Project Description

Crucifix
Restoration of the wooden crucifix by Giuseppe Torretti, 1711 circa, Chiesa di San Moisè, Venice

project
restoration of wooden crucifix by Giuseppe Torretti

location
Chiesa di San Moisè, Venezia

project director
Soprintendenza Speciale per il Patrimonio
storico, artistico ed etnoantropologico e per
il Polo Museale della città di Venezia e
dei comuni della Gronda lagunare

contractor
Alvise Boccanegra

funding
Venetian Heritage through the
fundraising campaign #supportvenice

start date
March 2020

end date
in progress

cost
€ 15.870,00

Giuseppe Torretti (1661-1743) was a Venetian sculptor and engraver, mainly active in Venice, where he left works in many churches, among which Santa Maria Formosa, San Giorgio Maggiore, gli Scalzi, i Gesuiti, San Stae and San Moisè.
He was also the master of a workshop, later continued by his nephews, in which worked also the young Canova. In late XVII century Torretti’s atelier was already successful and starting from 1690 he hold many institutional roles in the corporation of engravers. Torretti’s style initially followed the fashion of Venetian Baroque, in the wake of Giusto Le Court (1627-1679), as evidenced by his Sant’Andrea, made for one of the niches in the transept of the basilica of San Giorgio Maggiore.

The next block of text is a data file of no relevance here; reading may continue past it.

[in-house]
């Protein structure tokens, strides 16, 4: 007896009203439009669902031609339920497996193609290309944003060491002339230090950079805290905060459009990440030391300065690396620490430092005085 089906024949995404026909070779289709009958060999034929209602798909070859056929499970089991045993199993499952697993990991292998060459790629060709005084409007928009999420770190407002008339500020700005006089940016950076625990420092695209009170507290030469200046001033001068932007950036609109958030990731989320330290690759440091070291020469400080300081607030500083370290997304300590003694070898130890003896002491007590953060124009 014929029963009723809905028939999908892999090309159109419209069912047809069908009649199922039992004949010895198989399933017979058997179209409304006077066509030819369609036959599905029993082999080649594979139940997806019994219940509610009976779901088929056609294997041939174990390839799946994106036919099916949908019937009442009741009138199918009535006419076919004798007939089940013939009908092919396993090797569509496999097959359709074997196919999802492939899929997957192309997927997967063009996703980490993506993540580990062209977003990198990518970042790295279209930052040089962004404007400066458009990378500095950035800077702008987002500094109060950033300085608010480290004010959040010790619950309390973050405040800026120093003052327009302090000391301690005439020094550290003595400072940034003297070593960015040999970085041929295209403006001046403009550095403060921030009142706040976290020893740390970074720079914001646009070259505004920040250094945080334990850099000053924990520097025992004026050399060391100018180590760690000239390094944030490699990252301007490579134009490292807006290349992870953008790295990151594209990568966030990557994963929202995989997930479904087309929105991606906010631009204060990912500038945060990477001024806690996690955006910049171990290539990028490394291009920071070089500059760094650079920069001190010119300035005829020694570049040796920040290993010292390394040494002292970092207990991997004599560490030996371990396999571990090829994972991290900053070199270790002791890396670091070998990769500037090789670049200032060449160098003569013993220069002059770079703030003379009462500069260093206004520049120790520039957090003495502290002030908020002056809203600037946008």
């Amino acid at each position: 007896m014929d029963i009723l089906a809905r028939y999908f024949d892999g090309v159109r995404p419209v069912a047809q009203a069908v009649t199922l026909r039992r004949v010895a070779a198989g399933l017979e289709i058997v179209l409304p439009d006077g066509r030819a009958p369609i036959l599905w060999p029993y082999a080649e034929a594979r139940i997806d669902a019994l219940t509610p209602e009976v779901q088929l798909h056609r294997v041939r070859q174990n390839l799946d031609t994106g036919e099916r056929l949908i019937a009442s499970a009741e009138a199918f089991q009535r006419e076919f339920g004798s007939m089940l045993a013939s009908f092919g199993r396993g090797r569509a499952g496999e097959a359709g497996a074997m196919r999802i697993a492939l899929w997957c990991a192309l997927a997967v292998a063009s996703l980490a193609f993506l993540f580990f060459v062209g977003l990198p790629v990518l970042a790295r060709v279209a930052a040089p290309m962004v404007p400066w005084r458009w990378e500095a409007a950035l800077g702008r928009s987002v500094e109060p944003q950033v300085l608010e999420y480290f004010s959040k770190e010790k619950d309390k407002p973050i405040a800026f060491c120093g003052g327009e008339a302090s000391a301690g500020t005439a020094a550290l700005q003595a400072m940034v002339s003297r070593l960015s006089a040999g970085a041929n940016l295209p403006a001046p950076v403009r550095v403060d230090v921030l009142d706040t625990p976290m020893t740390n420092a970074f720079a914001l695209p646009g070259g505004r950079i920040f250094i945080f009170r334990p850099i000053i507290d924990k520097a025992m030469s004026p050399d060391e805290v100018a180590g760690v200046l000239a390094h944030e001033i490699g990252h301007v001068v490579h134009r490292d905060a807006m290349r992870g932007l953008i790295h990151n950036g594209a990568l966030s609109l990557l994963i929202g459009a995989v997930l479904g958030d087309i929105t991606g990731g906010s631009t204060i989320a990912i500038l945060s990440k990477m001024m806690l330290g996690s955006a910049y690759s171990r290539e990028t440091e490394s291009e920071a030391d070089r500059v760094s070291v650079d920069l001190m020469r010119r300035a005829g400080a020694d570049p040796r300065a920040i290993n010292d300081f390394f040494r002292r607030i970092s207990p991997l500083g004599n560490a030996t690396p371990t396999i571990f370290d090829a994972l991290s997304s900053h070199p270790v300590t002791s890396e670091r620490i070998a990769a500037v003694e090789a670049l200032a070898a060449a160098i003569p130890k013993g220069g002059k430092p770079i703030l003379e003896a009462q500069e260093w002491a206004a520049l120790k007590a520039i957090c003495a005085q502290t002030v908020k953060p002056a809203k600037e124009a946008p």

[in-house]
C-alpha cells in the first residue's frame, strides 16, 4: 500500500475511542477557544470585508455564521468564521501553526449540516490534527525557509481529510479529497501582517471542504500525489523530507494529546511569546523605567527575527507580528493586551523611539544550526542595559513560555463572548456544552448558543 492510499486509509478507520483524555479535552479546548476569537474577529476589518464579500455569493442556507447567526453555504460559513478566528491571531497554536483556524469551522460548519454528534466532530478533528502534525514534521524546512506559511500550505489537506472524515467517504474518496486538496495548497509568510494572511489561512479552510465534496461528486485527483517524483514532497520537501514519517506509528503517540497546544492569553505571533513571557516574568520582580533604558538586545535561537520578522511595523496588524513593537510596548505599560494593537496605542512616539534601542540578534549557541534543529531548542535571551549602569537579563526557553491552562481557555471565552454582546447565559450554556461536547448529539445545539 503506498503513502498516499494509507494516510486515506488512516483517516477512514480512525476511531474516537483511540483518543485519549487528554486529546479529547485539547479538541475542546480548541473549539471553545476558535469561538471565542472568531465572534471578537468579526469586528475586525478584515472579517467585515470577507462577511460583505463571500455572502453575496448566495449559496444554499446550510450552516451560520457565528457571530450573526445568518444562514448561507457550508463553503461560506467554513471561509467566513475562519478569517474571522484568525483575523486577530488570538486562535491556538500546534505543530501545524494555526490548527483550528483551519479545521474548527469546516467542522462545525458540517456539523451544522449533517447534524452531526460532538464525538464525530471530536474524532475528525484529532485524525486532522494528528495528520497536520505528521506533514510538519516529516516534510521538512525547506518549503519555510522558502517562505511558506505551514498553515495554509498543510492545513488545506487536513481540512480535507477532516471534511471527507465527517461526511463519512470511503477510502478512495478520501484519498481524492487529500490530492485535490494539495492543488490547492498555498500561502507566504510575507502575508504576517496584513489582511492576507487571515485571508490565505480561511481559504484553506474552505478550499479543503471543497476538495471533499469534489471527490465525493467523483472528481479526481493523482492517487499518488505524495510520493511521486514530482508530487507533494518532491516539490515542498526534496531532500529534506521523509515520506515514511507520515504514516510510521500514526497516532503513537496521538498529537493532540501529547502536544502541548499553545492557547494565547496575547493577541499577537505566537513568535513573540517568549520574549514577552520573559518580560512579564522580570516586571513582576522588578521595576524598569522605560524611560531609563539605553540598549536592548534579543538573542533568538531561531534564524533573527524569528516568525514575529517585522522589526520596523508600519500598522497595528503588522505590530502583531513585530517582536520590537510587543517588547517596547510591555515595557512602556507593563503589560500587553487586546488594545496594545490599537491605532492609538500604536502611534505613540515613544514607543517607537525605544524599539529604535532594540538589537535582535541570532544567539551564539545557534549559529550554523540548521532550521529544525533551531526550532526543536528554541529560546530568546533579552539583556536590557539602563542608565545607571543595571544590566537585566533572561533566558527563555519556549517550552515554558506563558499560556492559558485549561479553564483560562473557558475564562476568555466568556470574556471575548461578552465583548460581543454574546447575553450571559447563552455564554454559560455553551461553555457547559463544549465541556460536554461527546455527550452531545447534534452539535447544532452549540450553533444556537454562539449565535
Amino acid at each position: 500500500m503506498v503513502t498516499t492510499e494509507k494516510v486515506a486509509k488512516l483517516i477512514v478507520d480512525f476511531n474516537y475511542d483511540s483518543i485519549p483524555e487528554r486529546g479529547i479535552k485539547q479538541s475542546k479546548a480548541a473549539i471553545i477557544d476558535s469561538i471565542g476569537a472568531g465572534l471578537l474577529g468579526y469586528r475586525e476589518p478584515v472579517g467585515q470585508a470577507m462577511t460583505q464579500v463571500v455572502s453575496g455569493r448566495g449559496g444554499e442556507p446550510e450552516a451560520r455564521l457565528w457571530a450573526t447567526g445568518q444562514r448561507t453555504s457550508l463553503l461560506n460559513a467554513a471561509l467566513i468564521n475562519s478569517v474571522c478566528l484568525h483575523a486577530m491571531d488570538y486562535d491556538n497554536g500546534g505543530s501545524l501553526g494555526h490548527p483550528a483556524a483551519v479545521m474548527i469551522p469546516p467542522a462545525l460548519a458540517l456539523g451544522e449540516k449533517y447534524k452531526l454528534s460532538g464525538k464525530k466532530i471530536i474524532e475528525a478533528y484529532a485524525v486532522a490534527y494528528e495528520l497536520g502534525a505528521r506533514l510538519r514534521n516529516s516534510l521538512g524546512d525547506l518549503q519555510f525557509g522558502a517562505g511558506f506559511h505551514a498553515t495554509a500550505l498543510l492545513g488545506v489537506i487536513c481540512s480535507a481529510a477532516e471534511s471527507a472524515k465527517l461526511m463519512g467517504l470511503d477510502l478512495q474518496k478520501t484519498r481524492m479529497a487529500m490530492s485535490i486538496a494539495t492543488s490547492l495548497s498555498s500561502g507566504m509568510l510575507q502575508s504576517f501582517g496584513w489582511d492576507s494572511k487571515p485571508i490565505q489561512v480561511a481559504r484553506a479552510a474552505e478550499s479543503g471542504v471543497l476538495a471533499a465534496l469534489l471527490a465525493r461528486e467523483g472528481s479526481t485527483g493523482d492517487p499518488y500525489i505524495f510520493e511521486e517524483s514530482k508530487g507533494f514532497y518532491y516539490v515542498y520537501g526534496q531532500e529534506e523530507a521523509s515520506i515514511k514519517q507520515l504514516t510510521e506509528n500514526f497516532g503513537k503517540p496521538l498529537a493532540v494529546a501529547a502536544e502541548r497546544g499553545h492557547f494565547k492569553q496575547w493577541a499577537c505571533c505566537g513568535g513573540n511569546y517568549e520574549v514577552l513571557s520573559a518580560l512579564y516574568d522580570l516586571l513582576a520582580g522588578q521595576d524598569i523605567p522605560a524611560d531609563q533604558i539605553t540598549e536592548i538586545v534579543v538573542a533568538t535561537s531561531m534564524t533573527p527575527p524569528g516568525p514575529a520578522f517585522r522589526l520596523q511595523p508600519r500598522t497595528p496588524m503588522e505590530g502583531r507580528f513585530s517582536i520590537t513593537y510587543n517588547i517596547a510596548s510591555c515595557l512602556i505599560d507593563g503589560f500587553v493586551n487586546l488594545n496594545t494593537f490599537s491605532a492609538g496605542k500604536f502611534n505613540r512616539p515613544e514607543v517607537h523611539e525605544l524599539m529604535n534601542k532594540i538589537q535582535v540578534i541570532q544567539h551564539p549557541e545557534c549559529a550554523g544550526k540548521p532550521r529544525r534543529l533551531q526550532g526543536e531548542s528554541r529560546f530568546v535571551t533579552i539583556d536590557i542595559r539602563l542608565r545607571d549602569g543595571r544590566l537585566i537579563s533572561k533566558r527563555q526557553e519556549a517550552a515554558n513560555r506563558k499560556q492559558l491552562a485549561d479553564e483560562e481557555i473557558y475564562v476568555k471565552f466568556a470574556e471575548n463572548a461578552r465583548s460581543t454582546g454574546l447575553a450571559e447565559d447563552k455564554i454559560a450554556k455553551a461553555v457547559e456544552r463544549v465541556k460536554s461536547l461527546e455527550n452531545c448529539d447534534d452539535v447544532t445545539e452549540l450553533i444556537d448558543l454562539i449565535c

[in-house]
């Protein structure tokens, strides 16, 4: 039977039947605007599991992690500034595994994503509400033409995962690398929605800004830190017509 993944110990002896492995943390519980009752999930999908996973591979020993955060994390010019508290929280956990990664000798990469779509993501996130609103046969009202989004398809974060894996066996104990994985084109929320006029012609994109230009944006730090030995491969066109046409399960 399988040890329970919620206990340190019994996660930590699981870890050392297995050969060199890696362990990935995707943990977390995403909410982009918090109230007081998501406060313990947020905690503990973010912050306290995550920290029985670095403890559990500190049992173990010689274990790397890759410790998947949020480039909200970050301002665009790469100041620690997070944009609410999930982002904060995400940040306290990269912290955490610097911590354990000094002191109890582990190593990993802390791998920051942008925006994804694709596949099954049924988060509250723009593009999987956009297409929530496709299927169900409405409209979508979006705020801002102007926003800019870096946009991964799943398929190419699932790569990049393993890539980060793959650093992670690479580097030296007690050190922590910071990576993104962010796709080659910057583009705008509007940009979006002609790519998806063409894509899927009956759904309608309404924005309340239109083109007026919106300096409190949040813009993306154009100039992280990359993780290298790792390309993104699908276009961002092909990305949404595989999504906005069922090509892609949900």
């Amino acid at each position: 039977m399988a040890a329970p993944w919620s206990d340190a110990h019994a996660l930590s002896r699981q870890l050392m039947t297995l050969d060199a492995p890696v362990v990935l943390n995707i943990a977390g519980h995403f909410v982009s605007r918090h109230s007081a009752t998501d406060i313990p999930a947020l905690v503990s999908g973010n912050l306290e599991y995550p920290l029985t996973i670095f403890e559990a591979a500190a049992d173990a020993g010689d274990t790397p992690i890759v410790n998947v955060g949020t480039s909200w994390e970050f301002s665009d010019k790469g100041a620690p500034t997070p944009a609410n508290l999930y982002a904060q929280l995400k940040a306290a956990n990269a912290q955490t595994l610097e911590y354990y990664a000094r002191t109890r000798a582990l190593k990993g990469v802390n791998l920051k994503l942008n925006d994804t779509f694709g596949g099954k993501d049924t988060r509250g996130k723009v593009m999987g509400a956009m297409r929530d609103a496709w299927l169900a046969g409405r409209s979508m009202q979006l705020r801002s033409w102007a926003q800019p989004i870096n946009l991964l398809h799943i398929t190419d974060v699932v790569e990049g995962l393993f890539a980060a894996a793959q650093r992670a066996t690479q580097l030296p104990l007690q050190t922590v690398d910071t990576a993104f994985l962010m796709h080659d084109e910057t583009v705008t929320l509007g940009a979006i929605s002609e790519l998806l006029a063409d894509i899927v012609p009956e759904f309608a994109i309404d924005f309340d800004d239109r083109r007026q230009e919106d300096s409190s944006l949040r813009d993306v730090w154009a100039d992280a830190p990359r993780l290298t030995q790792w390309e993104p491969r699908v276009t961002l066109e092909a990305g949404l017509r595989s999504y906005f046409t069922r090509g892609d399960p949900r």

After this first phase, following his stay in Rome in the 1700s, he adopted a more linear and sober style. The wooden crucifix of Moisè was sculpted after he returned from Rome, by 1711. The work is mentioned in Pallade Veneta – a review of the time – as a “Crucifix made by the very ingenious sculptor Torretti, and attached to a cross decorated with tortoise and mother of pearl of singular craft.” The work consists in a Christ covered with a red-brown lacquer to simulate box-wood, a wooden cross adorned with tortoise scales against a silver background, with mother-of-pearl decorations, and, finally, by a wooden support.
As it is known, following the exceptional tides that hit Venice in November 2019, the Crucifix was damaged by water. The water caused the wood to swell – especially in the lower part of the support – and the detachment of some of the various elements that covered the wooden structure. Among those completely detached some were recuperated after the flood.
The restoration intervention, supported by Venetian Heritage thanks to the fundraising campaign #supportvenice launched immediately after the flood, entails the consolidation of the entire structure and the reintegration of both the structural (wood) and superficial (lacquer) lacunae. The elements fallen due to the weakening of the glue caused by water will also be reattached, and the entire Crucifix will be cleaned from the deposits left by salt water.